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Published: Fri, 02 Feb 2018

Whether a valid offer has been communicated

The first issue to consider is whether a valid offer has been communicated from Amelia to Zac. Though it is Zac who specifies the amount of £100, Amelia shows her ‘willingness to contract on these terms without further negotiation,’ constituting a valid offer, (Poole, 2010, p.33) by replying ‘fine.’ Amelia’s offer is a unilateral one, as it contains a clear, prescribed act (Carlill v Carbolic Smoke Ball Co.), to find Fido, for which she will pay £100. These terms are sufficiently clear and certain as to constitute an offer (Storer v Manchester City Council). A binding contract requires a valid acceptance, which in the case of a unilateral offer is the full execution of the prescribed act (Daulia Ltd. v Four Milibank Nominees Ltd.). By successfully finding Fido, Zac communicates his acceptance of Amelia’s offer. This is also valid acceptance of Gertrude’s unilateral offer to pay Zac £150 if he finds Fido. This is because performance of act which one has already agreed to carry out for third party can also constitute to valuable consideration in a separate agreement with another party (Scotson v Pegg). By refusing to pay Zac, both Amelia and Gertrude are liable to pay damages to Zac for breach of contract.

The next issue is whether Amelia’s notice is an offer or an invitation to treat. The notice is akin to an advertisement. The general rule for advertisements is that they are regarded not as offers, but invitations to treat, inviting further negotiations (Partridge v Crittenden). Despite Amelia detailing that she wants ‘acceptances,’ her notice is nevertheless incapable of being construed as an offer, as it is insufficiently clear and certain (Gibson v Manchester City Council). She does not specify an exact price, stating that she wants ‘in the region’ of £1500. Her description of Fido may also be too vague to constitute an offer, lacking detail of the puppy’s age or colour, for instance.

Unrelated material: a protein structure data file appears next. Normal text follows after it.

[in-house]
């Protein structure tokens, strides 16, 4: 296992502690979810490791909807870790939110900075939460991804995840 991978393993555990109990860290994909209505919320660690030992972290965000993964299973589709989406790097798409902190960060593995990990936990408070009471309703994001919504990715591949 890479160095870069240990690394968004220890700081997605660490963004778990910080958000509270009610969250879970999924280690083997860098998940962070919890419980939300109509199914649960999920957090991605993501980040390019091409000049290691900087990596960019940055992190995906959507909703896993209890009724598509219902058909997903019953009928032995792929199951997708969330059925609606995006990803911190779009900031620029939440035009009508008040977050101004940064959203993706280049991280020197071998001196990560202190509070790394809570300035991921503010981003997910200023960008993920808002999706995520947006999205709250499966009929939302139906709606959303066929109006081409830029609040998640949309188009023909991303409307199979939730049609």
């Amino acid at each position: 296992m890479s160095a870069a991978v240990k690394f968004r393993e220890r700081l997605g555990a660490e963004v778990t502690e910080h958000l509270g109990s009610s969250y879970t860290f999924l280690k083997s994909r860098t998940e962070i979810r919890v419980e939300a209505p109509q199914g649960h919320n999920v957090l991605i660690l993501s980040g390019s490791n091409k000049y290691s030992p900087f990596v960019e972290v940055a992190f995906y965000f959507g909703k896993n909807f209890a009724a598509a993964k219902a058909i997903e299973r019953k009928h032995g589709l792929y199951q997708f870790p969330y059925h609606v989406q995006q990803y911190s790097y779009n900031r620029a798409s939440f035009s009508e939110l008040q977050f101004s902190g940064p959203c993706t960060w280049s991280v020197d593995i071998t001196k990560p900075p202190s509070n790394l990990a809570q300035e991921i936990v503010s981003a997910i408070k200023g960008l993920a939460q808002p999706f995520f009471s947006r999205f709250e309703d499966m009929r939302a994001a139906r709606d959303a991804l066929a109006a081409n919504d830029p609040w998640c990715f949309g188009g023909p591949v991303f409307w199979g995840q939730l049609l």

The first potential offer Amelia receives is via Bertie’s phone call on Tuesday afternoon. Bertie’s statement must be sufficiently clear and certain to be a valid offer (Storer v MCC), criteria which he fulfils by detailing an exact price: ‘£1300 for Fido.’ Amelia’s reply to this is a counter-offer, rather than a request for further information, as she does not use tentative language (Stevenson Jaques & Co v McLean), but states unequivocally that she will ‘take £1400.’ It is debateable whether Amelia has effectively prescribed a mode of acceptance by stating that Bertie must confirm the price ‘by letter’ as she needs the ‘response in writing.’ Where there is a prescribed mode of acceptance, ‘but not in terms insisting that only…that mode…[is] binding,’ (Manchester Diocesan Council for Education v Commercial & General Investments Ltd. per Buckley J), another equally advantageous mode will suffice. By specifying that she needs Bertie’s response ‘in writing for [her] records,’ Amelia appears to exclude acceptance by telephone or in person. However, it is unclear whether acceptance by text would be sufficient, as it is a written form of communication and thus may be considered equally advantageous (Tinn v Hoffmann & Co).

On Wednesday morning, Amelia posts a letter of revocation to Bertie, which gets lost in the post. Revocation must be communicated to the offeree in order to be effective (Byrne & Co. v Leon Van Tienhoven & Co.). Amelia’s offer is thus still valid. Bertie’s text on Wednesday afternoon, stating that he will ‘pay £1400 for Fido,’ is an instantaneous mode of communication, the general rule for which is that actual communication is required (Entores Ltd v Miles Far East Corp.). However, since Bertie’s text is delivered to Amelia’s phone, he has no reason to believe that his message has not been received. It is through no fault of his that Amelia is not able to read the message. Lord Denning outlines in Entores that where the offeree ‘reasonably believes that his message has been received…the offeror is clearly bound.’ Amelia has seen that she has a text from Bertie, yet does not endeavour to have him repeat his message. It is thus likely that she will be ‘estopped from saying that [she] did not receive the message of acceptance’ (Entores, per Lord Denning).